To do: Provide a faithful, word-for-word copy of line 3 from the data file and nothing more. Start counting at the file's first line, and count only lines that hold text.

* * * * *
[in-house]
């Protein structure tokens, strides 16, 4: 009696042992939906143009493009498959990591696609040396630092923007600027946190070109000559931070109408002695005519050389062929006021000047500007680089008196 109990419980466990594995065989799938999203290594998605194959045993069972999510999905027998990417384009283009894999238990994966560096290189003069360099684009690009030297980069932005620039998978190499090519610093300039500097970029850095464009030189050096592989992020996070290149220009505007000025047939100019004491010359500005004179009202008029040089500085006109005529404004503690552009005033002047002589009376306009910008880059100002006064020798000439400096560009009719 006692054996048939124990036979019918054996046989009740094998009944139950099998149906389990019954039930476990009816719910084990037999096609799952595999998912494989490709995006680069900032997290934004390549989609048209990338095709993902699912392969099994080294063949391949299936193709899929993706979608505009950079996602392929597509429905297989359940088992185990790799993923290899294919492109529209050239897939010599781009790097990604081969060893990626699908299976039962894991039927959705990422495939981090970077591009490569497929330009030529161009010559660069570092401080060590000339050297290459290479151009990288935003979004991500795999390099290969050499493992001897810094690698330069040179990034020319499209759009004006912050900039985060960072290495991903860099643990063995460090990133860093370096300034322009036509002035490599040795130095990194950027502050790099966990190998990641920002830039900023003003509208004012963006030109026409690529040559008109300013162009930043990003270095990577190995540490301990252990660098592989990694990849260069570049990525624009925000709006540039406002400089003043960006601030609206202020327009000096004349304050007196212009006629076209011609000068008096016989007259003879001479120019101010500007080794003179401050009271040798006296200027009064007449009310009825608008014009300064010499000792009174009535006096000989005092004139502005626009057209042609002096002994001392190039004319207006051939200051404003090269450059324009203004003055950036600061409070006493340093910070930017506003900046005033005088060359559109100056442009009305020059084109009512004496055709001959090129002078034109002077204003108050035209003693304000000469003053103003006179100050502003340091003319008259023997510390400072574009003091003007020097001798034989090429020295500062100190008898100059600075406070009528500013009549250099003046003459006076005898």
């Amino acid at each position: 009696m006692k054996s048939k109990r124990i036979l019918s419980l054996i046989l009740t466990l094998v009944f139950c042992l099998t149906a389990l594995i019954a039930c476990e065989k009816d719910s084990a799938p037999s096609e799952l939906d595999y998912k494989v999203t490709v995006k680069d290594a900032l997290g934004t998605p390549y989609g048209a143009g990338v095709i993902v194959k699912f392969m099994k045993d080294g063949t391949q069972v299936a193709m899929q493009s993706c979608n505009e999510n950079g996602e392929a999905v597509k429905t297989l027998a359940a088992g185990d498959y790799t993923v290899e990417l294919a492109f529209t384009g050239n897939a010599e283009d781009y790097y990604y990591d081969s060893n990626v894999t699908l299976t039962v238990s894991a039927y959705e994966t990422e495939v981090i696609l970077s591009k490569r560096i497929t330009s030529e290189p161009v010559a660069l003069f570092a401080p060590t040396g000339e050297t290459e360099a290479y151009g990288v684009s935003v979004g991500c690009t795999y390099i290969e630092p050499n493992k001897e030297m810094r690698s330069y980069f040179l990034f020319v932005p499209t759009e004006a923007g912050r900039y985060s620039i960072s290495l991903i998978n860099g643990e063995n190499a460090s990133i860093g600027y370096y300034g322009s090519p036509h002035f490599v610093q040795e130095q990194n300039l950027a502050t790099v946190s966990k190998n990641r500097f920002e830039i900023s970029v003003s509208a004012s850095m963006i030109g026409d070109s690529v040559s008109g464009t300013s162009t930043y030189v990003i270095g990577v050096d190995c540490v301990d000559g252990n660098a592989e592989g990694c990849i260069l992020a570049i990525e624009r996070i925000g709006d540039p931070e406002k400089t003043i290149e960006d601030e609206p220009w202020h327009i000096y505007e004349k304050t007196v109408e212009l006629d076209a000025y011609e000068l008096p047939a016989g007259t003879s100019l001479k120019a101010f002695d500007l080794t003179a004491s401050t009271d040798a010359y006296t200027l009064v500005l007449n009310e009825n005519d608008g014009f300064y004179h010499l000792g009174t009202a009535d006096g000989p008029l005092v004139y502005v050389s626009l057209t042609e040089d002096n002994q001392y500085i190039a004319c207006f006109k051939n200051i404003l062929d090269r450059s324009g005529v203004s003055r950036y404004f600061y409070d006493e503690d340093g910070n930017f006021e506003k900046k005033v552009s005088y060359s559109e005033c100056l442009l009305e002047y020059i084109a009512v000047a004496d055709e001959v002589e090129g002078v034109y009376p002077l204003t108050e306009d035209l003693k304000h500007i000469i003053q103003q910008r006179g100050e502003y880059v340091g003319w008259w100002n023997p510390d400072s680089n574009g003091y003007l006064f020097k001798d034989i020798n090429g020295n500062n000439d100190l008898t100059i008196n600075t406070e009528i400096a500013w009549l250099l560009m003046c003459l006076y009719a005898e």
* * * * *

């Amino acid at each position: 009696m006692k054996s048939k109990r124990i036979l019918s419980l054996i046989l009740t466990l094998v009944f139950c042992l099998t149906a389990l594995i019954a039930c476990e065989k009816d719910s084990a799938p037999s096609e799952l939906d595999y998912k494989v999203t490709v995006k680069d290594a900032l997290g934004t998605p390549y989609g048209a143009g990338v095709i993902v194959k699912f392969m099994k045993d080294g063949t391949q069972v299936a193709m899929q493009s993706c979608n505009e999510n950079g996602e392929a999905v597509k429905t297989l027998a359940a088992g185990d498959y790799t993923v290899e990417l294919a492109f529209t384009g050239n897939a010599e283009d781009y790097y990604y990591d081969s060893n990626v894999t699908l299976t039962v238990s894991a039927y959705e994966t990422e495939v981090i696609l970077s591009k490569r560096i497929t330009s030529e290189p161009v010559a660069l003069f570092a401080p060590t040396g000339e050297t290459e360099a290479y151009g990288v684009s935003v979004g991500c690009t795999y390099i290969e630092p050499n493992k001897e030297m810094r690698s330069y980069f040179l990034f020319v932005p499209t759009e004006a923007g912050r900039y985060s620039i960072s290495l991903i998978n860099g643990e063995n190499a460090s990133i860093g600027y370096y300034g322009s090519p036509h002035f490599v610093q040795e130095q990194n300039l950027a502050t790099v946190s966990k190998n990641r500097f920002e830039i900023s970029v003003s509208a004012s850095m963006i030109g026409d070109s690529v040559s008109g464009t300013s162009t930043y030189v990003i270095g990577v050096d190995c540490v301990d000559g252990n660098a592989e592989g990694c990849i260069l992020a570049i990525e624009r996070i925000g709006d540039p931070e406002k400089t003043i290149e960006d601030e609206p220009w202020h327009i000096y505007e004349k304050t007196v109408e212009l006629d076209a000025y011609e000068l008096p047939a016989g007259t003879s100019l001479k120019a101010f002695d500007l080794t003179a004491s401050t009271d040798a010359y006296t200027l009064v500005l007449n009310e009825n005519d608008g014009f300064y004179h010499l000792g009174t009202a009535d006096g000989p008029l005092v004139y502005v050389s626009l057209t042609e040089d002096n002994q001392y500085i190039a004319c207006f006109k051939n200051i404003l062929d090269r450059s324009g005529v203004s003055r950036y404004f600061y409070d006493e503690d340093g910070n930017f006021e506003k900046k005033v552009s005088y060359s559109e005033c100056l442009l009305e002047y020059i084109a009512v000047a004496d055709e001959v002589e090129g002078v034109y009376p002077l204003t108050e306009d035209l003693k304000h500007i000469i003053q103003q910008r006179g100050e502003y880059v340091g003319w008259w100002n023997p510390d400072s680089n574009g003091y003007l006064f020097k001798d034989i020798n090429g020295n500062n000439d100190l008898t100059i008196n600075t406070e009528i400096a500013w009549l250099l560009m003046c003459l006076y009719a005898e």